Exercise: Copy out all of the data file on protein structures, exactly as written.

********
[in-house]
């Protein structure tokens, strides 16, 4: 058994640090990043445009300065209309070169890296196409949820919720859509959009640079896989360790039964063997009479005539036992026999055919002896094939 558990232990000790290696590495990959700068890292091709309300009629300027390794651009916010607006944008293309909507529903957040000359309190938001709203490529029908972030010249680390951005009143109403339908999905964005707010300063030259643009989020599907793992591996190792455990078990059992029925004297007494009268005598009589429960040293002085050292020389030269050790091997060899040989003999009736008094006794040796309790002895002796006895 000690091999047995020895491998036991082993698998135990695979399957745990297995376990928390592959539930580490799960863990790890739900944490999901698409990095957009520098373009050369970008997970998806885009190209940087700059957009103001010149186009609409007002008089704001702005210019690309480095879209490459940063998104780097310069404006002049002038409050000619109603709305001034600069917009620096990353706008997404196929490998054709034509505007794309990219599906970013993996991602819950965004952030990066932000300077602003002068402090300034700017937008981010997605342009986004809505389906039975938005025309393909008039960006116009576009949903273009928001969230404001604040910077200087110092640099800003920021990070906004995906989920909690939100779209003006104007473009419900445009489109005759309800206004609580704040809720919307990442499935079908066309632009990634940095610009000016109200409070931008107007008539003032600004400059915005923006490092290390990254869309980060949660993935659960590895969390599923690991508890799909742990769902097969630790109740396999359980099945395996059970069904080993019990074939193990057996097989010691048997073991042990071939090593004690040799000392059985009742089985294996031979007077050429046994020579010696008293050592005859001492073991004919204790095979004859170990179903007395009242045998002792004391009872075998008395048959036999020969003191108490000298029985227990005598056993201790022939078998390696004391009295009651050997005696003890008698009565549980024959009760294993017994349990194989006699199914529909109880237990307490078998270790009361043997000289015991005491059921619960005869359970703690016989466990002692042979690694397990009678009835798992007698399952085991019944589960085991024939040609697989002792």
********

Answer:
[in-house]
């Protein structure tokens, strides 16, 4: 058994640090990043445009300065209309070169890296196409949820919720859509959009640079896989360790039964063997009479005539036992026999055919002896094939 558990232990000790290696590495990959700068890292091709309300009629300027390794651009916010607006944008293309909507529903957040000359309190938001709203490529029908972030010249680390951005009143109403339908999905964005707010300063030259643009989020599907793992591996190792455990078990059992029925004297007494009268005598009589429960040293002085050292020389030269050790091997060899040989003999009736008094006794040796309790002895002796006895 000690091999047995020895491998036991082993698998135990695979399957745990297995376990928390592959539930580490799960863990790890739900944490999901698409990095957009520098373009050369970008997970998806885009190209940087700059957009103001010149186009609409007002008089704001702005210019690309480095879209490459940063998104780097310069404006002049002038409050000619109603709305001034600069917009620096990353706008997404196929490998054709034509505007794309990219599906970013993996991602819950965004952030990066932000300077602003002068402090300034700017937008981010997605342009986004809505389906039975938005025309393909008039960006116009576009949903273009928001969230404001604040910077200087110092640099800003920021990070906004995906989920909690939100779209003006104007473009419900445009489109005759309800206004609580704040809720919307990442499935079908066309632009990634940095610009000016109200409070931008107007008539003032600004400059915005923006490092290390990254869309980060949660993935659960590895969390599923690991508890799909742990769902097969630790109740396999359980099945395996059970069904080993019990074939193990057996097989010691048997073991042990071939090593004690040799000392059985009742089985294996031979007077050429046994020579010696008293050592005859001492073991004919204790095979004859170990179903007395009242045998002792004391009872075998008395048959036999020969003191108490000298029985227990005598056993201790022939078998390696004391009295009651050997005696003890008698009565549980024959009760294993017994349990194989006699199914529909109880237990307490078998270790009361043997000289015991005491059921619960005869359970703690016989466990002692042979690694397990009678009835798992007698399952085991019944589960085991024939040609697989002792």